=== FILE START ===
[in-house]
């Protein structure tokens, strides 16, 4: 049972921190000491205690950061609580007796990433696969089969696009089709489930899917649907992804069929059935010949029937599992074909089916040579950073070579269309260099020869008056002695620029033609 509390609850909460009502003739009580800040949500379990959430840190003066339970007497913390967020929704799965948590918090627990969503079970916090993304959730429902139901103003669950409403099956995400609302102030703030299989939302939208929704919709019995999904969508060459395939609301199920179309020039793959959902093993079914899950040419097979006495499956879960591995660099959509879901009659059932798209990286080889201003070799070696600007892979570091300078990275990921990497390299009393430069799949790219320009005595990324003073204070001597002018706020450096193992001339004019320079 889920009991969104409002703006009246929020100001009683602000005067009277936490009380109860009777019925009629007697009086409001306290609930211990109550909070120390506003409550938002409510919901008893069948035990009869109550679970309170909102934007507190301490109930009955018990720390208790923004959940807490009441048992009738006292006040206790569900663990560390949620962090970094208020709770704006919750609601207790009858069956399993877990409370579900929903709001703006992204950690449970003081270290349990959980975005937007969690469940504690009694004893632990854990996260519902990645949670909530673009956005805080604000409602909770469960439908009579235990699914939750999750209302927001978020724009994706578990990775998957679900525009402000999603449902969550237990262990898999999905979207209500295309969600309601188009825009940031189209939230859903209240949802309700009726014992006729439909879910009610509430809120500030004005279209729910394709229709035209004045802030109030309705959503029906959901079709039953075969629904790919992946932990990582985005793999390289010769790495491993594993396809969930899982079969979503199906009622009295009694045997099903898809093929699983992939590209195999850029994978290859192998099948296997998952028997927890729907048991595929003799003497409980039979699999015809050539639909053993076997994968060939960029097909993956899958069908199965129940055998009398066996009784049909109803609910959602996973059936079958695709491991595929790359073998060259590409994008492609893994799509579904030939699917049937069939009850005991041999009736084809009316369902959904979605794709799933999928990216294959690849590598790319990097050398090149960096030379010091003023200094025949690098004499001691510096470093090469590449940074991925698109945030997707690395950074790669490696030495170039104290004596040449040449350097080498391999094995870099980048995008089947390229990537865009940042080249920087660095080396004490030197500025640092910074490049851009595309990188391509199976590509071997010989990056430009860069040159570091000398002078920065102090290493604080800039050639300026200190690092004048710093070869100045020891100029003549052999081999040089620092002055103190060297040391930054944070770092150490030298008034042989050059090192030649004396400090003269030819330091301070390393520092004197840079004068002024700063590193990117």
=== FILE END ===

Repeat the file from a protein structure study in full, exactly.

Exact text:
[in-house]
């Protein structure tokens, strides 16, 4: 049972921190000491205690950061609580007796990433696969089969696009089709489930899917649907992804069929059935010949029937599992074909089916040579950073070579269309260099020869008056002695620029033609 509390609850909460009502003739009580800040949500379990959430840190003066339970007497913390967020929704799965948590918090627990969503079970916090993304959730429902139901103003669950409403099956995400609302102030703030299989939302939208929704919709019995999904969508060459395939609301199920179309020039793959959902093993079914899950040419097979006495499956879960591995660099959509879901009659059932798209990286080889201003070799070696600007892979570091300078990275990921990497390299009393430069799949790219320009005595990324003073204070001597002018706020450096193992001339004019320079 889920009991969104409002703006009246929020100001009683602000005067009277936490009380109860009777019925009629007697009086409001306290609930211990109550909070120390506003409550938002409510919901008893069948035990009869109550679970309170909102934007507190301490109930009955018990720390208790923004959940807490009441048992009738006292006040206790569900663990560390949620962090970094208020709770704006919750609601207790009858069956399993877990409370579900929903709001703006992204950690449970003081270290349990959980975005937007969690469940504690009694004893632990854990996260519902990645949670909530673009956005805080604000409602909770469960439908009579235990699914939750999750209302927001978020724009994706578990990775998957679900525009402000999603449902969550237990262990898999999905979207209500295309969600309601188009825009940031189209939230859903209240949802309700009726014992006729439909879910009610509430809120500030004005279209729910394709229709035209004045802030109030309705959503029906959901079709039953075969629904790919992946932990990582985005793999390289010769790495491993594993396809969930899982079969979503199906009622009295009694045997099903898809093929699983992939590209195999850029994978290859192998099948296997998952028997927890729907048991595929003799003497409980039979699999015809050539639909053993076997994968060939960029097909993956899958069908199965129940055998009398066996009784049909109803609910959602996973059936079958695709491991595929790359073998060259590409994008492609893994799509579904030939699917049937069939009850005991041999009736084809009316369902959904979605794709799933999928990216294959690849590598790319990097050398090149960096030379010091003023200094025949690098004499001691510096470093090469590449940074991925698109945030997707690395950074790669490696030495170039104290004596040449040449350097080498391999094995870099980048995008089947390229990537865009940042080249920087660095080396004490030197500025640092910074490049851009595309990188391509199976590509071997010989990056430009860069040159570091000398002078920065102090290493604080800039050639300026200190690092004048710093070869100045020891100029003549052999081999040089620092002055103190060297040391930054944070770092150490030298008034042989050059090192030649004396400090003269030819330091301070390393520092004197840079004068002024700063590193990117």